The Genesis of Neoclassical Economics

Aditi Solanki
5 min readAug 10, 2022
The Disquieting Muses by Giorgio de Chirico

As Isaac Newton said upon losing most of his fortune in the collapse of the South sea bubble in 1721, “I can calculate the motions of the planets, but not the madness of the people..”- Is it really impossible to explain the laws of economics in terms of mathematical laws? This article will take the reader to the dawn of documented time, from the first economic forecaster to Newtonian physics, in order to unveil the origins of the orthodox economic theory- Neoclassical Economics.

One of the fundamental reasons why ideas that form the basis of modern economics are too rigid to displace is because they have roots that have been planted firmly since the onset of recorded time. Dating back to 1400 BC, the Oracle of Delphi was the most important shrine in all of Greece and was the first economic forecaster in Ancient Greece. The predictions were made by the high priestess at the temple of Apollo, a woman named Pythia. Her predictions were vague and nonfalsifiable. The Greeks respected the shrine’s independence and considered the Delphi to be the literal center of the world, therefore explaining how the oracle persisted for a significant amount of time.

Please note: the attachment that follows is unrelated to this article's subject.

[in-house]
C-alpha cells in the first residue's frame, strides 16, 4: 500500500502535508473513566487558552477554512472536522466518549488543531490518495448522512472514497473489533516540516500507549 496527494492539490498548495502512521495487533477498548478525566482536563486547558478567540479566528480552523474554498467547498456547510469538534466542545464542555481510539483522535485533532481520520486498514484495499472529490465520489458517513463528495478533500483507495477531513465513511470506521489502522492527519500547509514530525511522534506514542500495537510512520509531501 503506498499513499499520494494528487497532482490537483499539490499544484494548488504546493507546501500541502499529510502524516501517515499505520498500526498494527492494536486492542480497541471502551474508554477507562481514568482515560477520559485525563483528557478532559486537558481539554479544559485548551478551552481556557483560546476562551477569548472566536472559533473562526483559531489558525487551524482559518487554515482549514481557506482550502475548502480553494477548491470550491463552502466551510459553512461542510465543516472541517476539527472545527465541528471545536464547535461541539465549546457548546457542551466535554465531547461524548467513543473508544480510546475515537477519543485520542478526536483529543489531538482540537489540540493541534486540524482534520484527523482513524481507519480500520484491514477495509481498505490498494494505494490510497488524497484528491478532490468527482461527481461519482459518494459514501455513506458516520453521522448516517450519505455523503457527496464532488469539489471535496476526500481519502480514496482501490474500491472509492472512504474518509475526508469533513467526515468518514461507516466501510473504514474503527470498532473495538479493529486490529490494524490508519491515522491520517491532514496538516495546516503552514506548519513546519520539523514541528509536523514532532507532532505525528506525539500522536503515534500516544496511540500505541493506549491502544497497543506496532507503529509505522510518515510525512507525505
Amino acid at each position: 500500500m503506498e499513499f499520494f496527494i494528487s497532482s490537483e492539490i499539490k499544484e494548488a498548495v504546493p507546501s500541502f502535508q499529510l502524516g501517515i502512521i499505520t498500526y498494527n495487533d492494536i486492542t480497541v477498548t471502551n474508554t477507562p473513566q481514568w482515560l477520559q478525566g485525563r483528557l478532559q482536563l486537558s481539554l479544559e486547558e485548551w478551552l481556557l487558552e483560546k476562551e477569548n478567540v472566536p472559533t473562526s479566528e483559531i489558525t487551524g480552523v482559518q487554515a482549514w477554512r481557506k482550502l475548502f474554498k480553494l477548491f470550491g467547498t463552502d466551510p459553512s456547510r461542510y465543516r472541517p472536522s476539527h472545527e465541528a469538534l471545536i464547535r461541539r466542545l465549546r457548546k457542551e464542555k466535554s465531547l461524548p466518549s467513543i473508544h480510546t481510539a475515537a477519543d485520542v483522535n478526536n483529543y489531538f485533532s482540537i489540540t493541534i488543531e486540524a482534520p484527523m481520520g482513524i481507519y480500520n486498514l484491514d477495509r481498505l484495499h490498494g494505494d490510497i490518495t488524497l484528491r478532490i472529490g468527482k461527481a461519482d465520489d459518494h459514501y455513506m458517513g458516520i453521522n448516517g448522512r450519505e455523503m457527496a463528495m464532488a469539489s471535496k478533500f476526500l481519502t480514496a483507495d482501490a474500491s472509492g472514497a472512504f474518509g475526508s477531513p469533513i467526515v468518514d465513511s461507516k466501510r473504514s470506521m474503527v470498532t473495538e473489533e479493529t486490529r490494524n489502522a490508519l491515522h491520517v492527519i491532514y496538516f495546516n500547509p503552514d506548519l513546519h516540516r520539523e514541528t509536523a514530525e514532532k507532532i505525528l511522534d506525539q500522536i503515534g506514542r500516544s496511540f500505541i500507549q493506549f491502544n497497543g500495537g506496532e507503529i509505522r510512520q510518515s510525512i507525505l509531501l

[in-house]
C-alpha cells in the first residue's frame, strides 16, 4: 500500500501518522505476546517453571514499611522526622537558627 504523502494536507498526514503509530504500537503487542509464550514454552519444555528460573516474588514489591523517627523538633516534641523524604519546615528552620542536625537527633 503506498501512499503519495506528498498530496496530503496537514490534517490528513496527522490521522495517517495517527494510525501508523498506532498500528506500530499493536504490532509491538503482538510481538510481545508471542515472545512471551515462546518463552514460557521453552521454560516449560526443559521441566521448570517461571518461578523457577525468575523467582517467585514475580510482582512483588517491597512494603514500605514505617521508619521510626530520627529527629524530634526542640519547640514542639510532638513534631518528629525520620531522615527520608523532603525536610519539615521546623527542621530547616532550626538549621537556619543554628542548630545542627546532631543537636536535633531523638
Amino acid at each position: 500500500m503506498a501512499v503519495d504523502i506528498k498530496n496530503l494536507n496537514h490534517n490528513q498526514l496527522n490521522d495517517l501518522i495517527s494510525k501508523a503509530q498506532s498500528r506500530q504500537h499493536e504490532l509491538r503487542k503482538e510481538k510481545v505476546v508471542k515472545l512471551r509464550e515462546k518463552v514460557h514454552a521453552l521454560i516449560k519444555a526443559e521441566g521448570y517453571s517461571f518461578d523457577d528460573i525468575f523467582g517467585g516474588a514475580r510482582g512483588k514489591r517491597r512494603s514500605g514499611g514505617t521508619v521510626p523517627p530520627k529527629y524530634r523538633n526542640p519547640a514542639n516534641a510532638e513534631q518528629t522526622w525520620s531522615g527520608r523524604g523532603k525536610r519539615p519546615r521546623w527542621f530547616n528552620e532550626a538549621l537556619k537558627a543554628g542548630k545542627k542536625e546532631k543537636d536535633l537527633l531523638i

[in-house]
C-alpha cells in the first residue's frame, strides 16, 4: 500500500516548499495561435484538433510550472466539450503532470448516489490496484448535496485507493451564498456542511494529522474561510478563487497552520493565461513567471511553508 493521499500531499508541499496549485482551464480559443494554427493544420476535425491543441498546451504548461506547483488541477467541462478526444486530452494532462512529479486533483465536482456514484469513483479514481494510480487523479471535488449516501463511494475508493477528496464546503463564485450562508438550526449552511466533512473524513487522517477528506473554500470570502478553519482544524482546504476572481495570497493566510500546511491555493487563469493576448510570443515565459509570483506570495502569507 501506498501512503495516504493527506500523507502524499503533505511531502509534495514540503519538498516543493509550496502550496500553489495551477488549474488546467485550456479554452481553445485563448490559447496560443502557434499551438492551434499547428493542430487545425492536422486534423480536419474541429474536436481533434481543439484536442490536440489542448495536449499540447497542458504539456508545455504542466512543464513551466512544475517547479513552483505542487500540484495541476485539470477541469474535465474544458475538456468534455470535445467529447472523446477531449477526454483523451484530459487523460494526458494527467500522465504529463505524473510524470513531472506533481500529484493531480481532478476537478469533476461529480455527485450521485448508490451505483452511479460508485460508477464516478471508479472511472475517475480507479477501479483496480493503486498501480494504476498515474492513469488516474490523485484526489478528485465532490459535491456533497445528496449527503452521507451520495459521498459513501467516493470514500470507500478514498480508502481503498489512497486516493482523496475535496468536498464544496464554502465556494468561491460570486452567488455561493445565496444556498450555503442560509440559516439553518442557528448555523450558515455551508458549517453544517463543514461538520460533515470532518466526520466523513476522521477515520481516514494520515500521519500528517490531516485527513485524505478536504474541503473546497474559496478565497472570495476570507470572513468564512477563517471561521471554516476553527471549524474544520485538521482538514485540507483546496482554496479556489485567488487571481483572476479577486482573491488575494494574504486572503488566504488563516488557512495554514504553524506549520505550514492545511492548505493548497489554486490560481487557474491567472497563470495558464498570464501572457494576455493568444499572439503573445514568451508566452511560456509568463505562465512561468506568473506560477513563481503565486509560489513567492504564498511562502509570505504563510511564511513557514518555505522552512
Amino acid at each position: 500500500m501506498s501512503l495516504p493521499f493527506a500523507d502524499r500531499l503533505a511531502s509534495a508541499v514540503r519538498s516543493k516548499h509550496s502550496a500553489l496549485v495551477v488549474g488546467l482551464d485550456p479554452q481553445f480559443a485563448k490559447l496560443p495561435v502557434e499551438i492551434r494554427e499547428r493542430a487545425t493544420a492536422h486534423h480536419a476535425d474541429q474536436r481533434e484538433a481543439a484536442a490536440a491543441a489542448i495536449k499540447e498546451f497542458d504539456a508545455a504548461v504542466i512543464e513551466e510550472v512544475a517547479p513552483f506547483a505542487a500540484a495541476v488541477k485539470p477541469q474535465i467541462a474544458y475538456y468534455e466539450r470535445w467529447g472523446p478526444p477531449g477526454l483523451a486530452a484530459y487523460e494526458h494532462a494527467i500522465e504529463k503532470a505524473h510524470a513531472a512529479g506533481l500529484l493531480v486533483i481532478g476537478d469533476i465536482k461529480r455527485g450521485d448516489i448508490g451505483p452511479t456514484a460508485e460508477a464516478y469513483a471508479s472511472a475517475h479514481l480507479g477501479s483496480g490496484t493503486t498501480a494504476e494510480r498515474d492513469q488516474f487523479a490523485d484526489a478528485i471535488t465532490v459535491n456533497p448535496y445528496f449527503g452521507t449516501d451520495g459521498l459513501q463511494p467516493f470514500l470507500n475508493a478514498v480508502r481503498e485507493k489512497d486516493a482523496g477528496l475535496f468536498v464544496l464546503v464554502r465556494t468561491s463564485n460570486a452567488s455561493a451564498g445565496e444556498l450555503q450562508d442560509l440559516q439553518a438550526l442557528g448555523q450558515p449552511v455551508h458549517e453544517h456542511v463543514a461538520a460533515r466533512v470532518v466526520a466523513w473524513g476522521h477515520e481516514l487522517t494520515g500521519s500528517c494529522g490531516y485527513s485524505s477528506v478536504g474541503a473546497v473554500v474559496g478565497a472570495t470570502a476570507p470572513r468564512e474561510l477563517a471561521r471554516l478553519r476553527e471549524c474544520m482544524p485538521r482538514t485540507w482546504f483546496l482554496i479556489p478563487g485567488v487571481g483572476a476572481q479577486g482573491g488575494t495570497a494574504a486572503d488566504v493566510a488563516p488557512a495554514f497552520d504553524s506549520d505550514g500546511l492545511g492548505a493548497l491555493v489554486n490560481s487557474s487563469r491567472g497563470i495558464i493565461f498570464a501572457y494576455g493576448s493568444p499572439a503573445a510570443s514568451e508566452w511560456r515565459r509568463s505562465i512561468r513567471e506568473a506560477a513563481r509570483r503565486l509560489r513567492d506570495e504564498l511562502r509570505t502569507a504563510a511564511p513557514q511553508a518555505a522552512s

An illustration of The oracle of Delphi

It is believed that Pythia informed a gem trader that soon his wife would give birth to a boy who would change the world, therefore, predicting the birth of the Ancient Greek cult leader and Mathematician, Pythagoras.

Pythagoras (c. 570–495 BC) is mostly remembered as a mathematician, famous for the Pythagorean Theorem (a2 + b2 = c2) and is probably the most influential ancient Greek to have left his mark on western civilization. Pythagoras traveled the world, learning from sages and mystics before he became the leader of the pseudo-religious cult that worshipped numbers, known as Pythagoreanism. His followers, known as the Pythagoreans, gave up material possessions, became vegetarian ascetics, and studied under a vow of silence.

A painting of the Pythagoreans — a math cult.

Now comes the most interesting part, the Pythagoreans believed that the number was the foundation of the structure of the universe. Hence, the advent of mathematical discovery we’ve all learned (but never truly learned) in school, the famous theory of right-angled triangles, and the square of the hypotenuse- the Pythagorean theorem.

One of their major arguments for the number forming the structure of the universe was- music. Music is one of the most mysterious and expressive art forms, and it is astonishing that it is governed by mathematical laws. For example, when a string of a guitar is plucked and then fretted exactly halfway up, the two notes differ by an octave. Further, they believed that the cosmos produced a tune, the music of the spheres, which only Pythagoras could hear. This sounds very spiritual, but their belief was not pure spirituality. They believed that “number is all” which makes money (a way of assigning numbers to things) a perfect fit with the Pythagorean Philosophy. This led to Pythagoras being involved in the design and production of the first coins in ancient Greece.